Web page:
Tips For Preventing Baby Bottle Decay

Posted on: 28 May 2015

If you have an infant child, then you have a variety of soothing methods up your sleeve to help you stop fussing and tantrums. If these methods include giving your child a bottle with milk or formula in the evening or at night, then your child is at risk of developing cavities at a very young age. This condition is called baby bottle decay and it can result in long-term oral problems. This occurs because the baby teeth help to hold a place in the mouth for the forming adult teeth underneath them. Cavities in the baby teeth disrupt the placeholders and they sometimes reach the adult teeth after eating away at the baby teeth.

Fortunately, you can easily stop decay as a parent, and a few good ideas are outlined here.

Provide Water

If your child has difficulties falling asleep in the evening, then he or she may benefit from a warm bottle of milk or formula at night. Not only is a bottle soothing, but it helps to reduce both hunger and thirst pains that are strong enough to keep an infant awake. Unfortunately, formula, breast milk, and milk all contain a great deal of sugar. It may not be listed on the package, but a single serving of formula can contain more than 13 grams of sugar.

This sugar clings to the teeth in the mouth and allows bacteria to become active. The active bacteria break down the sugars and release acids as byproducts. The acids are what break down the tooth enamel and cause cavities.

The easiest way to prevent infant cavities is to stop providing a bottle at bedtime. If your child has problems without it, then substitute water for the formula. Thirst will be quenched and your child will be able to self soothe by sucking on the nipple. Water can also help to reduce cavities. The fluid forces some of the bacteria away from the teeth and gums and helps to lower the pH of the mouth.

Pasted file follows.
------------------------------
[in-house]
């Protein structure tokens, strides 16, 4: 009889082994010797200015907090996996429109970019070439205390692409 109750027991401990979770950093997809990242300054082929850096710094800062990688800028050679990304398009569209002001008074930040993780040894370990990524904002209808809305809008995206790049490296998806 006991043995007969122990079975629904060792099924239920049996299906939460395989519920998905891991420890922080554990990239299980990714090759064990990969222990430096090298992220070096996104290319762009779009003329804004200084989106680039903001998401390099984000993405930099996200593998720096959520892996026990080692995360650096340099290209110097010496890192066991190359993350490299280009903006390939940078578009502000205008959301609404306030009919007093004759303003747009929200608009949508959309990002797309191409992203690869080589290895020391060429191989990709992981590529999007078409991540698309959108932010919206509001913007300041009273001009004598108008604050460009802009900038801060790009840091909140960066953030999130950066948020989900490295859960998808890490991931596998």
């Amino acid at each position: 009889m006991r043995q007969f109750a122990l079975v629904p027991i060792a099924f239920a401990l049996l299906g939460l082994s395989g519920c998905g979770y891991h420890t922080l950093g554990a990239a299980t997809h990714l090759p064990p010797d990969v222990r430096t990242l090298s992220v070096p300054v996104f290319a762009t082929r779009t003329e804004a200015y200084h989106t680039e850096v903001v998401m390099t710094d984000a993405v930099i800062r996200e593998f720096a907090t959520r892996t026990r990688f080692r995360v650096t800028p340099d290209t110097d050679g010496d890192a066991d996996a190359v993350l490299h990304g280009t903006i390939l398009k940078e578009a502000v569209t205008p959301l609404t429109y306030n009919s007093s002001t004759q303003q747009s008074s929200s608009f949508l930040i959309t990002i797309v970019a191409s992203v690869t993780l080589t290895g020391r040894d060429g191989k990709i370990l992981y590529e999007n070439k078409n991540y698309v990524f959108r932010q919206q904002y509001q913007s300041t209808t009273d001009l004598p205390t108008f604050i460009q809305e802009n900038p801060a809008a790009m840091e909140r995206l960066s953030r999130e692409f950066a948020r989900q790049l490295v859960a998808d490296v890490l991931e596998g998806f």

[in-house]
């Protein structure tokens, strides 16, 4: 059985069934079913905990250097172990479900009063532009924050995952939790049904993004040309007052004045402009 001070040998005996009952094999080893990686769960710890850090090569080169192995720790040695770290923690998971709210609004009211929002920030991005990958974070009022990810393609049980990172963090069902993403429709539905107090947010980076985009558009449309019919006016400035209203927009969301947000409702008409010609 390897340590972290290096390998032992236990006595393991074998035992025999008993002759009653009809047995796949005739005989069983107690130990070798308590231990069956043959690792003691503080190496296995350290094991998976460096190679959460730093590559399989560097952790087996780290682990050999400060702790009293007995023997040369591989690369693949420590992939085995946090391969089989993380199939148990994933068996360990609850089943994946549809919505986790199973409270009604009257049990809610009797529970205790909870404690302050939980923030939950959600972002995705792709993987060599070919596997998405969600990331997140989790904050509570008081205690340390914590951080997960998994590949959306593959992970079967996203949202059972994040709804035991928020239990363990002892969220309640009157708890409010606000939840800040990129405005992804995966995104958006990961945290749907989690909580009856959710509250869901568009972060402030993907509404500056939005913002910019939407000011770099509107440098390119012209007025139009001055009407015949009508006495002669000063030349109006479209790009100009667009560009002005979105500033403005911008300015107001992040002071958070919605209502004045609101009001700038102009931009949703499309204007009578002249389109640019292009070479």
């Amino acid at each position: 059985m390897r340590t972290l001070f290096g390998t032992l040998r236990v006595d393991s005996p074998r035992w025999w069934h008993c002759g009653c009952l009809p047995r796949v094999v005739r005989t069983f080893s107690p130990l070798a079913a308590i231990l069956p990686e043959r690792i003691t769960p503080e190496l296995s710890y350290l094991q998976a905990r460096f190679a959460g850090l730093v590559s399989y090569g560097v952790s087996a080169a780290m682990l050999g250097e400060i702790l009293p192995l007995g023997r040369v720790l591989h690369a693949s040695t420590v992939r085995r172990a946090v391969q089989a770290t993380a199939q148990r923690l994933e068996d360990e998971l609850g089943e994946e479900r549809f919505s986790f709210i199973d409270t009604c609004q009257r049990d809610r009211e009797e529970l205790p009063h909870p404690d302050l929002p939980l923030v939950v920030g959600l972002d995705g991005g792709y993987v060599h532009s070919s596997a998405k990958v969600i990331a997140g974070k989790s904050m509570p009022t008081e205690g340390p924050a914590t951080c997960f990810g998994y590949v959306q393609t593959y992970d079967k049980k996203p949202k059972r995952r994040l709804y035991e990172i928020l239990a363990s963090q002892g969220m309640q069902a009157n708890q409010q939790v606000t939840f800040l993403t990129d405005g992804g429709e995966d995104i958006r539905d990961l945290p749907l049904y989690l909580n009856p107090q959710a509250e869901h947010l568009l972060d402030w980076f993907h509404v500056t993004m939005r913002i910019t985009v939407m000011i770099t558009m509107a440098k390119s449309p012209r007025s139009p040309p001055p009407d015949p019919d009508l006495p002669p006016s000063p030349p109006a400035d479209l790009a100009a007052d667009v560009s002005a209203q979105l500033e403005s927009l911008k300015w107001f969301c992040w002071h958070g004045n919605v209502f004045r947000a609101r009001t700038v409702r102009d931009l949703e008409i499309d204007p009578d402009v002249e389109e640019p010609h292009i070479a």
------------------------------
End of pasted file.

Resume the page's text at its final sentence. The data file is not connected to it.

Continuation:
This is ideal so that acids cannot eat away at the teeth. Also, if your mouth remains acidic for too long, then bacteria will thrive that can live in acidic environments. These added bacteria can contribute to cavity formation along with the microorganisms that are already present in the mouth.

Use Fluoride for Dental Health

If you do decide to give your child water in the evening, then make sure to provide it from the tap. Bottled water does not contain fluoride like tap water does, and the mineral is necessary to remineralize or strengthen the dental enamel. If you have soft water or water with a great deal of chlorine, then your child may not like the taste. Only switch to bottled water if this is the case. If you decide to use it, then make sure to also use fluoride toothpaste.

Dentists used to ask parents to wait to use the paste until their children turned two. However, the American Dental Association now recommends the use of fluoride toothpaste as soon as the first teeth come in.

Start Brushing the Teeth

If you want to use toothpaste with fluoride, then you must make sure your child is not ingesting too much. A large amount of fluoride at an early age can cause fluorosis and the formation of white specs on the teeth. You can avoid this by using a dab of toothpaste about the size of a grain of rice before your son or daughter turns three. After this age mark, you can use about a pea sized amount of paste.

Use a piece of gauze, cheesecloth, or a finger-mounted infant toothbrush to spread the toothpaste across your child's mouth. Use a clean cotton cloth to remove the paste from the gums and tongue after the brushing is complete. Brush the mouth both in the morning and the evening. Continue here to read more.